This game is being played under Chess960 rules. Click the 'info' tab for more information.1. g3
Clock started on 5/21/20041... Na6 2. b3 Nh6 3. a3 O-O 4. d3 d6 5. Nd2 g6 6. Bxh8 Kxh8 7. Nc4 Ng4 8. Nf3 b6 9. O-O e5 10. h3 Nf6 11. Ne3 Rfe8 12. Bg2 d5 13. Qb2 Nd7 14. Ng4 f6 15. e3 c5 16. d4 e4 17. Nh4 f5 18. dxc5+ Kg8 19. Nh6+ Kf8 20. Qh8+ Ke7 21. Qxh7+ Ke6 22. Qxg6+ Nf6 23. Qxf5+ Ke7 24. Ng6#
Many chess masters valued the challenge of playing chess with a non-standard setup as a way to break out of the opening play doldrums. Chess960 (Fischer Random Chess) plays like Standard Chess with the exception of a randomly generated opening setup of pieces behind the 8 pawns. The game is quite popular and played even by top chess grandmasters, like Svidler or Leko.
1. The rules
Most of the standard chess rules are in place. The only exceptions are:
- pieces are randomly shuffled on the first/last rank (the only restrictions are that bishops have opposite colors and that the king must be somewhere between the rooks, black setup mirrors white),
- castling rules are generalised to accomodate varying initial setup.
Example initial setup (one of the 960 possible):
Castling rule is easy to memorize: after castling, king and rook move to the squares they would land in standard chess (after O-O we have Kg1 and Rf1, after O-O-O Kc1 and Rd1). Typical chess restrictions apply - none of the castling pieces moved, source and destination squares are empty, king path is free of any pieces and not under opponent attack. SchemingMind interface shows castling icons whenever castle is possible.
O-O looks fantastic in the above setup, doesn't it? And require some work to prepare... But in setups with Kf1 and Rg1, one can play O-O as the first move of the game.
Except those, all standard chess rules apply, be it en-passant, pawn promotion, stalemate, or whatever. Once both sides castled there is no difference between chess960 and standard chess game (although the middlegame positions are sometimes unique - thanks to nontypical development of pieces or pawn structures).
2. Why play it?
Escaping long, well known, opening lines of standard chess is obvious advantage of chess960. We are again in the world where one must work from the very beginning of the game. It is fun, it is also valuable training for standard chess players (learning to think during opening stage helps when one meets unexpected line in usual chess).
Less known feature is that chess960 frequently creates middlegame configurations (from pawn structures, to piece layouts) rarely or never met in standard chess, giving way to nontypical combinations. Fun, but also good training to search for new tactical patterns.
3. Tips and tricks
Below a few tips for people starting chess960.
1. This is normal chess. The middlegame and endgame knowledge applies as-is. Basic opening principles (develop, castle, claim center, be active) also apply. Memorize castling rule quoted above, and you can play.
2. Spend some time studying initial setup. Are there diagonals you can quickly claim? Which side do you expect to castle? What are undefended or poorly defended pawns and squares? Which pieces can be difficult to develop?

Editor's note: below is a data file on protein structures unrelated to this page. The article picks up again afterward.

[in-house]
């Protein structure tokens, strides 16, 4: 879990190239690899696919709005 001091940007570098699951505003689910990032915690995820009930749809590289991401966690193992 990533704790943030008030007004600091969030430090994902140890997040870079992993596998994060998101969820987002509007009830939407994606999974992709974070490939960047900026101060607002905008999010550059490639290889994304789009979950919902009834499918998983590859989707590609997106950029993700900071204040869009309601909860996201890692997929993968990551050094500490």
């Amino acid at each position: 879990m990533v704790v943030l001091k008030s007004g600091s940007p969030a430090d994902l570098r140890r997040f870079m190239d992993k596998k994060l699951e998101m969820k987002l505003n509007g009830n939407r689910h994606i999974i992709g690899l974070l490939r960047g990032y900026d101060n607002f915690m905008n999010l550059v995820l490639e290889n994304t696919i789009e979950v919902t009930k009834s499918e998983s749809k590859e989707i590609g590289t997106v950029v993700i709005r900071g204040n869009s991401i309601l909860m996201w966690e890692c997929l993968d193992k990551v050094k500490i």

3. Remember about activating all your pieces. There are chess960 setups, in which some pieces are difficult to develop (for example, imagine setup with queens on a1 and a8, especially if there are bishops on h1 and h8). It can pay off to sac some material, but to bring all forces into the battle quickly.
4. Avoid chess960 errors. One can see solid chess players hanging pieces, allowing for major forks, or even blundering a mate in one or two in chess960 games (see for instance cruel miniature , quick knight mate or devastating fork at move 3). The reason is that pieces are differently organised than in normal chess. Some patterns can be similar to known chess setups, and instinctively seen so, but allow for an attack, which in normal chess would not work. Those examples prove also, that one must be alert from the very beginning of the game.
5. Recognize weak squares. Everybody know about weaknessess of f2 and f7 in standard chess, in chess960 (depending on setup) there can be even squares which are not defended at all. Spot them, exploit them, defend them.
4. Instructive games
Selected example games:
Develop to win - white picks better development plan and manages to organise threatening attack before black coordinates his forces
The Queen problem - interesting game, which in particular illustrates the problem with developing queen in some setups; note also phantasy castling at move 14 and interesting endgame,
Castling on the first move - also, interesting example of development in rather difficult configuration (knights in corners)
Another early castling - plus just another example of interesting development problems (note difficulties black face with activating the queen, and both sides have with h bishops)
More links to instructive chess960 games played on schemingmind, are welcome. In particular, it would be nice to find:
more examples of exploration of weak square(s)
illustration of sacrificing some material to activate pieces,
closed position with pawn structure not likely to happen in standard chess,
5. Position number
The position number is a number from range 1 to 960, which in unique way describes the initial position. Exact algorithm (initially described by R.Scharnagl in his German book about the game) is not usually important, but if you are interested, see chapter 5 on this page. In short: if you write the position number in binary notation, then the lowest two bits encode position of light-square bishop, next two bits the position of dark-square bishop, then the rest of pieces are encoded.
6. Valuable links
See this journal article for a few commented games and some links to Chess960 sites.
links to chess960 sites are welcome